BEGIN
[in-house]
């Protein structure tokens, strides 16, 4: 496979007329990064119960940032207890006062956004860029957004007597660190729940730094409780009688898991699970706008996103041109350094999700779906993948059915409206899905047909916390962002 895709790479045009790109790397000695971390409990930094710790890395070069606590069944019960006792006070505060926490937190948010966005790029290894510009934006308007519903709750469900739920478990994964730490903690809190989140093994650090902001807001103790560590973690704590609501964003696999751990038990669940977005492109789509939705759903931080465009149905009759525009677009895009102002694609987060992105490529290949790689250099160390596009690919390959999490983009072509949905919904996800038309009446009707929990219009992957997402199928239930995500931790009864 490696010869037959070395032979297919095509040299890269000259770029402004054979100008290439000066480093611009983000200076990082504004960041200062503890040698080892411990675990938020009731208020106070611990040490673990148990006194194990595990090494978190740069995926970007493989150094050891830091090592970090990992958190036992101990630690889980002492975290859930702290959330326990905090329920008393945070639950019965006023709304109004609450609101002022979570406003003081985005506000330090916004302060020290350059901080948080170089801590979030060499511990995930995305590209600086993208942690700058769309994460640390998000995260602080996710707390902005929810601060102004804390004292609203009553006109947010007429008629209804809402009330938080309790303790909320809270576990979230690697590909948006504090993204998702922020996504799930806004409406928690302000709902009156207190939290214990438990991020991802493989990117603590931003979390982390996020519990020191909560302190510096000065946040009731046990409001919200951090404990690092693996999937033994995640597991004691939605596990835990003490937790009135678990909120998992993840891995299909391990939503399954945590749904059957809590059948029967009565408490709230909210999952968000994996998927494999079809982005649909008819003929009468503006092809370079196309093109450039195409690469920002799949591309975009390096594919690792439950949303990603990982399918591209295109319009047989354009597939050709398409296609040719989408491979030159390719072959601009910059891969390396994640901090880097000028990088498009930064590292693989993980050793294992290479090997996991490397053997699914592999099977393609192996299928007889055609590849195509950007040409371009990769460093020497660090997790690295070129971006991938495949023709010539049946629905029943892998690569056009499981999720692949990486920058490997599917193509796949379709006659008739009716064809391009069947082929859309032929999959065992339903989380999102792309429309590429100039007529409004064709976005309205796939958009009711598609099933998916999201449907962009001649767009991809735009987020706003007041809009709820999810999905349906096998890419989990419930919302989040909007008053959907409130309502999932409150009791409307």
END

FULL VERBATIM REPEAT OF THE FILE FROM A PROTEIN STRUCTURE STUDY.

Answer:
[in-house]
């Protein structure tokens, strides 16, 4: 496979007329990064119960940032207890006062956004860029957004007597660190729940730094409780009688898991699970706008996103041109350094999700779906993948059915409206899905047909916390962002 895709790479045009790109790397000695971390409990930094710790890395070069606590069944019960006792006070505060926490937190948010966005790029290894510009934006308007519903709750469900739920478990994964730490903690809190989140093994650090902001807001103790560590973690704590609501964003696999751990038990669940977005492109789509939705759903931080465009149905009759525009677009895009102002694609987060992105490529290949790689250099160390596009690919390959999490983009072509949905919904996800038309009446009707929990219009992957997402199928239930995500931790009864 490696010869037959070395032979297919095509040299890269000259770029402004054979100008290439000066480093611009983000200076990082504004960041200062503890040698080892411990675990938020009731208020106070611990040490673990148990006194194990595990090494978190740069995926970007493989150094050891830091090592970090990992958190036992101990630690889980002492975290859930702290959330326990905090329920008393945070639950019965006023709304109004609450609101002022979570406003003081985005506000330090916004302060020290350059901080948080170089801590979030060499511990995930995305590209600086993208942690700058769309994460640390998000995260602080996710707390902005929810601060102004804390004292609203009553006109947010007429008629209804809402009330938080309790303790909320809270576990979230690697590909948006504090993204998702922020996504799930806004409406928690302000709902009156207190939290214990438990991020991802493989990117603590931003979390982390996020519990020191909560302190510096000065946040009731046990409001919200951090404990690092693996999937033994995640597991004691939605596990835990003490937790009135678990909120998992993840891995299909391990939503399954945590749904059957809590059948029967009565408490709230909210999952968000994996998927494999079809982005649909008819003929009468503006092809370079196309093109450039195409690469920002799949591309975009390096594919690792439950949303990603990982399918591209295109319009047989354009597939050709398409296609040719989408491979030159390719072959601009910059891969390396994640901090880097000028990088498009930064590292693989993980050793294992290479090997996991490397053997699914592999099977393609192996299928007889055609590849195509950007040409371009990769460093020497660090997790690295070129971006991938495949023709010539049946629905029943892998690569056009499981999720692949990486920058490997599917193509796949379709006659008739009716064809391009069947082929859309032929999959065992339903989380999102792309429309590429100039007529409004064709976005309205796939958009009711598609099933998916999201449907962009001649767009991809735009987020706003007041809009709820999810999905349906096998890419989990419930919302989040909007008053959907409130309502999932409150009791409307």